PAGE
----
For months, the NFLPA has been trying to lay the foundation for a political assault on the owners as leverage against a looming lockout. For months, the strategy largely has failed.
Recently, the strategy has gained some traction.
Senator Jay Rockefeller (D-W. Va.) has argued in a op-ed published by the Washington Post that the NFL should provide financial information to the players.
“What I’d like to see from NFL Commissioner Roger Goodell and the owners is a simple display of good faith: Show the union your books,” Rockefeller writes. “Don’t keep secrets. If there are financial pressures that keep you from agreeing to the revenue-sharing plan proposed by the players, let’s see the proof.
“Ask a neutral third party to review your financial data, redact anything sensitive and prepare an unbiased bottom-line assessment of the league’s finances.”
We agree with the suggested approach. Indeed, we made a similar recommendation of hiring an independent firm to review the books and to prepare a five-year look at profit margins for each team, with the information provided only to a small group of folks who would use that data to come up with a fair revenue split.
Of course, this tactic doesn’t guarantee that the union won’t express skepticism regarding the numbers, or that the NFLPA won’t scoff at reduced profits as profits nonetheless, without regard to concepts like return on investment. Still, there has to be a way to solve this apparent impasse. Even though the league has argued that opening the books did not prevent past work stoppages in pro sports, the reality is that the owners currently are saying, essentially, “We’re not making enough money. We’d like to make more. Our current profits are irrelevant. We simply want more. Please trust us when we say it’s justified.” The players can’t be expected to do a new deal by taking such a leap of faith.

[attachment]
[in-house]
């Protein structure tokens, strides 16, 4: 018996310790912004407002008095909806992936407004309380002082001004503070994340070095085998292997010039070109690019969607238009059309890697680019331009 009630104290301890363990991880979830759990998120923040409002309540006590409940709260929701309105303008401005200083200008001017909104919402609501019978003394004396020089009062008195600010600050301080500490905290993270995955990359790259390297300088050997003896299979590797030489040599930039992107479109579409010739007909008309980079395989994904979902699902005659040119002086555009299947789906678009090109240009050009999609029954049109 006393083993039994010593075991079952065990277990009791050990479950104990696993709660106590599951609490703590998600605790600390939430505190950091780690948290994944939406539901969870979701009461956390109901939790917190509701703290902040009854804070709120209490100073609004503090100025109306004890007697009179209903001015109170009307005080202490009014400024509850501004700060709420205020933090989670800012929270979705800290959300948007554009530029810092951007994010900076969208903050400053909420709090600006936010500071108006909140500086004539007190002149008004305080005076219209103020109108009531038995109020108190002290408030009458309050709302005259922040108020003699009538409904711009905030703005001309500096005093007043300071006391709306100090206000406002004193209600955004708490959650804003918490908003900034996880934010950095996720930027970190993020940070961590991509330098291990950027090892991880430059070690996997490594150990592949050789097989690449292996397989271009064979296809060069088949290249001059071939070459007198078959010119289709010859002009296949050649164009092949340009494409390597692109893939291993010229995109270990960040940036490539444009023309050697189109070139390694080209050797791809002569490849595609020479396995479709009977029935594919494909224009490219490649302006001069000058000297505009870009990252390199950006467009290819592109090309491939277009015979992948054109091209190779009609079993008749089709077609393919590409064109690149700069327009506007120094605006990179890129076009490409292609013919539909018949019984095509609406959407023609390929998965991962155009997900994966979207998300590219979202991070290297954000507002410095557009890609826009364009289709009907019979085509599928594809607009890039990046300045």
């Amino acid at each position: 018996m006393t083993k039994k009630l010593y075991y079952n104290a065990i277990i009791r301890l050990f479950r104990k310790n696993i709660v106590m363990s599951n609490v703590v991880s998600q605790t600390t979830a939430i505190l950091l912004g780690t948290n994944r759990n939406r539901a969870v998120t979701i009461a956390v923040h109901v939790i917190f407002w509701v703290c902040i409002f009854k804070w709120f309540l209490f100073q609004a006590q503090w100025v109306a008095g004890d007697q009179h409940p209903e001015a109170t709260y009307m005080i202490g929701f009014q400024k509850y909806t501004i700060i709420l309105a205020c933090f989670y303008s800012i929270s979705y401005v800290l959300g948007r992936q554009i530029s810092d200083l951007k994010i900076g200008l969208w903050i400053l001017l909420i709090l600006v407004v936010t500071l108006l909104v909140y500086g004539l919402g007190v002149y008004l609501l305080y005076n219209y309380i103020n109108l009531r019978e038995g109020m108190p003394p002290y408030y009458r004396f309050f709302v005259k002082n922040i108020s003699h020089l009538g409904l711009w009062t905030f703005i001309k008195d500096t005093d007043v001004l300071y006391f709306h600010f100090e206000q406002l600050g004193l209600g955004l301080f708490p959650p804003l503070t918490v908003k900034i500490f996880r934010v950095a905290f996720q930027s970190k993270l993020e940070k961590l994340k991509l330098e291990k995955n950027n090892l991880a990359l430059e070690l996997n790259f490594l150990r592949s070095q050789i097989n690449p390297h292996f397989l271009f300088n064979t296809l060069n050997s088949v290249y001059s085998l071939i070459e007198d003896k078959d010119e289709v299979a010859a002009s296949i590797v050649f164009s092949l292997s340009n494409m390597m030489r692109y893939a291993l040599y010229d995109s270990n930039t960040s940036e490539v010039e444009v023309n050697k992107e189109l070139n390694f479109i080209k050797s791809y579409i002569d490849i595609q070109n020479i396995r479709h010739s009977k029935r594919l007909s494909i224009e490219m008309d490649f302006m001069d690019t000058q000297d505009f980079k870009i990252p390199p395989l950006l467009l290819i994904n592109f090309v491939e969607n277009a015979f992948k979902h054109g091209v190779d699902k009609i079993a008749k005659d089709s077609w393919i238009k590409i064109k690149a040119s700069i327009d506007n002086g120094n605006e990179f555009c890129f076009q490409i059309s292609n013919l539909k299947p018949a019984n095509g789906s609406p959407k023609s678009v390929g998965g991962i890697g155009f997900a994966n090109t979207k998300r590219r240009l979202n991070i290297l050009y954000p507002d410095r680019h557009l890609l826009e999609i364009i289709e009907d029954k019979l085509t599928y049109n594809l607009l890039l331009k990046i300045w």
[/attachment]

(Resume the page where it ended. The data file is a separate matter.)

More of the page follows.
All that said, and in my capacity as one of Senator Rockefeller’s constituents, I ask that he consider letting the process play itself out. Mediation will continue Tuesday, and the parties should be given the ability to work out their differences without political pressure.
If/when the NFL imposes a lockout, then all bets are off. We agree with Senator Rockefeller’s assessment that “Congress, acting in the public interest, has to keep the NFL on track because of the great benefits given to the league by federal law and taxpayer funds and because of its impact on the nation’s economy.” But none of that becomes relevant until the league shuts down.
For now, the time has yet to come for Congress to get involved.